“death of the author” first published in a BOX
I can barely believe, that in all those years of studying literature and literary theory, no professor and none of those anthologies of literary theory mentioned the rather startling fact that Barthes’ “Death of the Author”, which was obligatory on the curriculum for most of those literary theory courses, was first published as a flimsy pamphlet in a 1967 issue of a journal that was published in a box, as a fluxus kit of criticism, as it were. Barthes’ “Death of the Author” was one of the few more-or-less traditionally written articles in the box – not so radical after all?
UBU web has a wonderful web archive/documentation of all the issues of Aspen, including the one where Barthes’ “Death of the Author” was first published.
Could I have misunderstood? Perhaps Barthes’ essay was first published elsewhere, and Aspen simply requested permission to reprint it in English? If not, all those readers that include the essay are horrible examples of the way literary studies often completely ignores the materiality of the text. The Wikipedia makes no mention of the box thing, and thinks it was first published in 1968. Encyclopedia Britannica doesn’t mention the article at all, and Google Scholar shows that almost all citations of the essay refer to the reprint in Image/Music/Text (1977). Tomorrow I’ll check out what some of those anthologies say.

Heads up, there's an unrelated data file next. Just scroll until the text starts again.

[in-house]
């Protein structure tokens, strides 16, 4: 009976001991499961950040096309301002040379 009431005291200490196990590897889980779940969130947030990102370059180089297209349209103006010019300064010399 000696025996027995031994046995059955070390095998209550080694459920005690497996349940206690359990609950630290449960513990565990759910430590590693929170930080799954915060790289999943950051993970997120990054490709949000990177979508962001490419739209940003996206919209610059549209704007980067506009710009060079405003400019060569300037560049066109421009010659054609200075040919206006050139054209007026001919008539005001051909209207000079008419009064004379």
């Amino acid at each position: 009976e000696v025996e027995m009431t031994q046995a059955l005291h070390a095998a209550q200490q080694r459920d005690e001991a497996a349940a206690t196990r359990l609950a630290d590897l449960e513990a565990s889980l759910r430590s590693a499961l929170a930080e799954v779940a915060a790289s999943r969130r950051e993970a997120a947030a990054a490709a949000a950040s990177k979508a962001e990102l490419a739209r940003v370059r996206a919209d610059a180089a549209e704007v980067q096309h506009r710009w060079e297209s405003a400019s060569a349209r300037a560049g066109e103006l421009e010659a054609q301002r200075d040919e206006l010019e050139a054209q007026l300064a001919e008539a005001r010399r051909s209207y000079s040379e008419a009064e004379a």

Oh, and I discovered this because I was peeking at Kathleen Fitzpatrick‘s syllabus for a course on authorship, and noticed that after Barthes’ Death of the Author and Foucault’s What is an Author?” (old but excellent chestnuts for lit. students) she’s listed Molly Nesbit’s “Who Was the Author?” (sorry, library subscription only). Nesbit’s article includes a discussion of Aspen 5 + 6, the issue of the journal “Death of the Author” was first published in. From there, the rest was google.